Honest to Goodness Priest tells a nation beset with moral questioning that compassion, not truth, is always the best policy. Amen, say the Great American Think-Off judges.

June 23, 1998|By Richard O'Mara | Richard O'Mara,SUN STAFF

NEW YORK MILLS, Minn. -- It is the Little Town that Could. It is the Athens of the Prairie. It is the epicenter of serious, down-to-earth thinking in the upper Midwest.

To prove it, New York Mills awarded a gold medal to a Long Island Episcopal priest this weekend and declared him America's Greatest Thinker. They've been doing this for six years, and so far, nobody's challenged their right to do it. Harvard's attorneys have filed no writs.

Clark Berge also got $500 and enjoyed the hospitality of the people of New York Mills for a couple of days during the Sixth Annual Great American Think-Off. He was one of four finalists invited to present their arguments, pro or con, on this year's big question, put to all the amateur philosophers who entered the essay contest sponsored by the New York Mills Regional Cultural Center: "Is Honesty ALWAYS the Best Policy?"

The question is one the people of this area are evidently interested in: More of them showed up for the debate than in the last five years -- over 300. It was also evident that the current scandal of morality and honesty in Washington is seen here, with some sadness, as reflecting the spirit of the times. One of the contestants, a sex therapist from California, used it as the leitmotif of her essay and presentation. She drew an enthusiastic response.

In fact, honesty must be a topic of interest to many Americans these days. The Cultural Center received more than 820 essays this year, the largest number since the contest was launched in 1993, the brainchild of John Davis, a local artist. Entries came from 45 states, from the East Coast and West Coast. A few even came all the way from Argentina.

Forty-two essays arrived from Maryland, more than half from Baltimore.

A panel consisting of a university philosopher, an accountant, a musician, a priest, a teacher and a disc jockey chose the final four, who came in for the debate.

Berge, a thin, ascetic-looking man with a milky smile, rust-colored beard and vague eyes, argued the No position before the crowd in the New York Mills High School gym. He is a community organizer among the poor of Long Island. He argued that compassion was a greater virtue than "rigorous honesty," when exercised without regard for consequences.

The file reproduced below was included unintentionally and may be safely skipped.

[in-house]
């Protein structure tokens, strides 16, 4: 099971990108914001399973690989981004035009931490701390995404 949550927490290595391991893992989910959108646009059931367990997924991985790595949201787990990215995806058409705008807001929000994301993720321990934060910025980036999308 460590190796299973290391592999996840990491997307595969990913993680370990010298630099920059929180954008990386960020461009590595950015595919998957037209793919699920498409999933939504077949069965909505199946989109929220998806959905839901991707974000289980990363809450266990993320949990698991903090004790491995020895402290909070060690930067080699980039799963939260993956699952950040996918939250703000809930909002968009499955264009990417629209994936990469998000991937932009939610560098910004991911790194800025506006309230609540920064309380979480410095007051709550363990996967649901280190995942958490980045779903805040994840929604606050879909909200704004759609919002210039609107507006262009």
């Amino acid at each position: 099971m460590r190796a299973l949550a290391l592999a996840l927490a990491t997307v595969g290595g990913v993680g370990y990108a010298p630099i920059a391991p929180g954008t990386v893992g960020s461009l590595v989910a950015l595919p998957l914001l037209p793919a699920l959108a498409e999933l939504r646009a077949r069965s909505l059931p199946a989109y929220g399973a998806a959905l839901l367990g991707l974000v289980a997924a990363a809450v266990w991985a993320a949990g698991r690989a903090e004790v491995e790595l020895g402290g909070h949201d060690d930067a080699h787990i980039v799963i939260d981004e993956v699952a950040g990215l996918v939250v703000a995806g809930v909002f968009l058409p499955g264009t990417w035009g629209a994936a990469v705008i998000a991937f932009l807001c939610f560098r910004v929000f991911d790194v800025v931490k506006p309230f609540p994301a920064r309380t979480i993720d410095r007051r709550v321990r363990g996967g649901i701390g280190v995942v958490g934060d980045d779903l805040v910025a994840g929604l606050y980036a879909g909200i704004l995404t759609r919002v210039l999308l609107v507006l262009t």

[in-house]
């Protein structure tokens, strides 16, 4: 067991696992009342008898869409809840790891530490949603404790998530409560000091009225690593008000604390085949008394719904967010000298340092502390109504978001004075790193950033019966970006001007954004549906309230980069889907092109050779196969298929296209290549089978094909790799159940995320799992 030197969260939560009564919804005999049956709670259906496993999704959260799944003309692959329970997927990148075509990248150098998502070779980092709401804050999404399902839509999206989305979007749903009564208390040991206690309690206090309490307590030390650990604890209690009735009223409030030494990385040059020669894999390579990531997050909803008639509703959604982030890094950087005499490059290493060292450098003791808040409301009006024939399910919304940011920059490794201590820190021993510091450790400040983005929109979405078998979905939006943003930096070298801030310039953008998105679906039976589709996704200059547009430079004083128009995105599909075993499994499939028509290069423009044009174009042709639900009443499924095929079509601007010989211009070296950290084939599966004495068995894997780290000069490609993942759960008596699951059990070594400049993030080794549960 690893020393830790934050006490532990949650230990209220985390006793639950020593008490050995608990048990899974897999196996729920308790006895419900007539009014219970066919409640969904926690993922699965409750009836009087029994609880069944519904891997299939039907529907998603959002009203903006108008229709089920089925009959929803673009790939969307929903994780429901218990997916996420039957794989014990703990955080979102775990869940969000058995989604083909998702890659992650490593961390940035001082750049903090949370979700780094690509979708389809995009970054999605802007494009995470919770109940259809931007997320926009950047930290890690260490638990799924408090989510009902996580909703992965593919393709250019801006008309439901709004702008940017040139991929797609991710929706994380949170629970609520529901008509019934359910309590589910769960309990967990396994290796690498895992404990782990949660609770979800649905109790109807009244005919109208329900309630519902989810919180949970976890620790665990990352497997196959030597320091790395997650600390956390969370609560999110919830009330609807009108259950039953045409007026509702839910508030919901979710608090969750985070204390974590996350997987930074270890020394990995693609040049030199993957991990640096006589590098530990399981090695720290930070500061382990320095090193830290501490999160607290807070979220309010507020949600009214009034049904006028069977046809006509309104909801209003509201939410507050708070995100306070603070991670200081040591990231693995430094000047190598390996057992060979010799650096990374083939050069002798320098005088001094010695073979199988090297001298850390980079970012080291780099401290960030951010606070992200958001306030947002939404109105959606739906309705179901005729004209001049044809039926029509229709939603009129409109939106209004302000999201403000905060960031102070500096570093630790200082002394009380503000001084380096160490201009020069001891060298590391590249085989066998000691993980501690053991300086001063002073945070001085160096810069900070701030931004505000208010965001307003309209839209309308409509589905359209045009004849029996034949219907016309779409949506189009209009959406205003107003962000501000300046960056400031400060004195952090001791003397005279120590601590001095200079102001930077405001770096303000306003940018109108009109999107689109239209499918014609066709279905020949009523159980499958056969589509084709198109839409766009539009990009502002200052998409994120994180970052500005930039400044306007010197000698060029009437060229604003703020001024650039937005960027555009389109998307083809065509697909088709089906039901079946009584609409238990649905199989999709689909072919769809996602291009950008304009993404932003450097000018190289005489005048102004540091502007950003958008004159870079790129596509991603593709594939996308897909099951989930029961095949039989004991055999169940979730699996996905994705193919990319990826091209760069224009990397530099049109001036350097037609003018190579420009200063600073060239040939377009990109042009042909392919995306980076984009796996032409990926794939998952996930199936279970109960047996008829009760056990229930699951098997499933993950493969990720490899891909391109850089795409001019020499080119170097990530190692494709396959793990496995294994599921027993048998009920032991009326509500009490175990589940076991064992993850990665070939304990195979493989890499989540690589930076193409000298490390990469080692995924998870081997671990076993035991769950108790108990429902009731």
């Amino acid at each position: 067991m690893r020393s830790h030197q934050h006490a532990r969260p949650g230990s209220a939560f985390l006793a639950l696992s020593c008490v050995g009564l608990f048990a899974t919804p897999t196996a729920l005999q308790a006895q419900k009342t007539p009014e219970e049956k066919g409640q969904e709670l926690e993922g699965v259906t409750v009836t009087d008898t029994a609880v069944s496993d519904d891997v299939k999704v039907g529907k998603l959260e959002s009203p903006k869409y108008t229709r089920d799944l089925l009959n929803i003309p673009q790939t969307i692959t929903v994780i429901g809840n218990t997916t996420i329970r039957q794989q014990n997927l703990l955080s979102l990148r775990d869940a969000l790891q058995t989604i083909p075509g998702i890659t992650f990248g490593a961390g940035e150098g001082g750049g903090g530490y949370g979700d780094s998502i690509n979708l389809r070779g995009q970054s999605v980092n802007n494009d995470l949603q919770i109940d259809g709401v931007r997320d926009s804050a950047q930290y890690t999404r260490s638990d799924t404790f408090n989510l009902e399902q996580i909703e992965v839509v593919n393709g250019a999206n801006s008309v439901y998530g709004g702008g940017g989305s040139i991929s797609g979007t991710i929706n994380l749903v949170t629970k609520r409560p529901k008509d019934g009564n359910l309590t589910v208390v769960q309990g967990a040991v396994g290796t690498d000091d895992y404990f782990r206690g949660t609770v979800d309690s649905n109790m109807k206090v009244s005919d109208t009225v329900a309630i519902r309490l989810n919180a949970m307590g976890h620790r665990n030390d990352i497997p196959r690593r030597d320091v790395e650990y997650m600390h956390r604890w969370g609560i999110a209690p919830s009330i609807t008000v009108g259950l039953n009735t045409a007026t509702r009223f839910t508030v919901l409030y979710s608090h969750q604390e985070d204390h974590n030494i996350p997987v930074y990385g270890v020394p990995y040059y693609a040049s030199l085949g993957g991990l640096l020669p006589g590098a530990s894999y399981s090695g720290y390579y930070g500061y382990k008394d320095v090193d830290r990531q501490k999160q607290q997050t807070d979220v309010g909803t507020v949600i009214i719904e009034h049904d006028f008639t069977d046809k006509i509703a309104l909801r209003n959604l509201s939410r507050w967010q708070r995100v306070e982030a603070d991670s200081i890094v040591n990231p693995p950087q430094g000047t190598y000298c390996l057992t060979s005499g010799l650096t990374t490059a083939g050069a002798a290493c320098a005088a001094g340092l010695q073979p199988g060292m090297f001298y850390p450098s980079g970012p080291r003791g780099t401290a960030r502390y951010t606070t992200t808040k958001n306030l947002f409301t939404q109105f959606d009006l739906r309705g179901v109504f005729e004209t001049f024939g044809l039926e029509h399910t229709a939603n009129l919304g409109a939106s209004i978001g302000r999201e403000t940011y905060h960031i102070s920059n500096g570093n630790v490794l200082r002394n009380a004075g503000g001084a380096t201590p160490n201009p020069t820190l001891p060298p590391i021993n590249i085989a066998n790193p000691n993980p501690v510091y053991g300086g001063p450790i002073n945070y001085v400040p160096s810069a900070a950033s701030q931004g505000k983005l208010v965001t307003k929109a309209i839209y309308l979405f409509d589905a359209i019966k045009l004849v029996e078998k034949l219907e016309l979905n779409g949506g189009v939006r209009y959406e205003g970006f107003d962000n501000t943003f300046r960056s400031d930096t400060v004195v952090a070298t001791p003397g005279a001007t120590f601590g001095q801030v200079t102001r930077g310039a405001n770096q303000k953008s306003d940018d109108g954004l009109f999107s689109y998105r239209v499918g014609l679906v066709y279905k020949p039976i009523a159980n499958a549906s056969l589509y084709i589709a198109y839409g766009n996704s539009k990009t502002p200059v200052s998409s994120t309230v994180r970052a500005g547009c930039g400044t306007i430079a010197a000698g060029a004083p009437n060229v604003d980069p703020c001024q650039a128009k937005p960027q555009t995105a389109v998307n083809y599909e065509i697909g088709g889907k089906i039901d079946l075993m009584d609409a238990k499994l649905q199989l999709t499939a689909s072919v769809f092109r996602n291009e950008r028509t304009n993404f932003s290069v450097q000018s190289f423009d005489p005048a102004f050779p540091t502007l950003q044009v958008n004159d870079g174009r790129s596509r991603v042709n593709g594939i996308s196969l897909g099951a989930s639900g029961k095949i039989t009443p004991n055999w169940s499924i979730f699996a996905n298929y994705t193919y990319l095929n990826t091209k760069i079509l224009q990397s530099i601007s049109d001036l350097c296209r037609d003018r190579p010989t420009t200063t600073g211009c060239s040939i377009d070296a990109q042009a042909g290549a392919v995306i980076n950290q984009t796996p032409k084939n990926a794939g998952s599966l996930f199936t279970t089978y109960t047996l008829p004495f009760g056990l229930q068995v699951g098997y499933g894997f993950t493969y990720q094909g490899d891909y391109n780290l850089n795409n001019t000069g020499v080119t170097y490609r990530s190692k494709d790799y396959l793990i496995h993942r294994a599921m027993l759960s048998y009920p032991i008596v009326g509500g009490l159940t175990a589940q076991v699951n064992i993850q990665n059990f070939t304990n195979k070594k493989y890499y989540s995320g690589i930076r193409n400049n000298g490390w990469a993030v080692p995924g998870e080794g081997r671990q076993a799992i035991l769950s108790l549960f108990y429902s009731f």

The soft-spoken priest tied his opponent in knots during the final round of the three-hour debate, with biblical citations supporting the necessity to occasionally shade the truth to effect more benign outcomes, especially at those times when society is in disarray and lunatics rule -- such as during the Holocaust and in the Balkans today.

The finalist Berge disposed of was a 19-year-old college student from Fargo, N.D., named Mac Schneider, a husky football lineman with a broad face brightened by a perpetual blush. Schneider argued that honesty was always the best policy, without exception. He confessed he would probably turn in his mother if it came to a question of his lying to the police to shield her -- and won the silver medal.

"So, you better watch out, Mom," he said, grinning into the cameras of the C-Span network, which broadcast the debate live.

There was one Dan Quayle moment. It came when, in response to a question, Schneider said he believed the U.S. government did not lie to the American people.

Berge allowed that remark to sink in. Then with exquisite enunciation and in a tone of exaggerated sadness, he said: "I believe the government lies to us."

The house came down.

Rounding out the debate

An 84-year-old retired surgeon from nearby Detroit Lakes, Minn., Charles Eginton, also argued for no compromise when it comes to honesty. He was lean and deliberate, and conveyed his points in a voice so low that everybody had to bend toward him to hear him. He made reference to the Ten Commandments, the rules of an honest life. These, he said, were not sent down to be obeyed only at one's convenience.

The other contestant holding up the No besides Berge was Susan Block, the sex therapist. New York Mills had probably never seen the likes of her. She wore gray platform boots, a wildly patterned floral dress, a white translucent picture hat. She had big teeth and lavish hair, and brought a theatricality to the whole affair that everybody appreciated.

Well, nearly. One member of the audience complained that during her first round debate with Berge she tried to upstage the priest as he spoke by fanning herself with a purple feather.

"I've done some amateur theater, and you'd get killed for that," said Jim Buchan.

Block's arguments, for the most part, had to do with the truth and consequences of sexual frankness. She counseled discretion, especially these days when people who demand the absolute truth are often the ones likely to abuse the information they receive. Her most pointed reference was to independent prosecutor Kenneth Starr and his "$40 million witch hunt."

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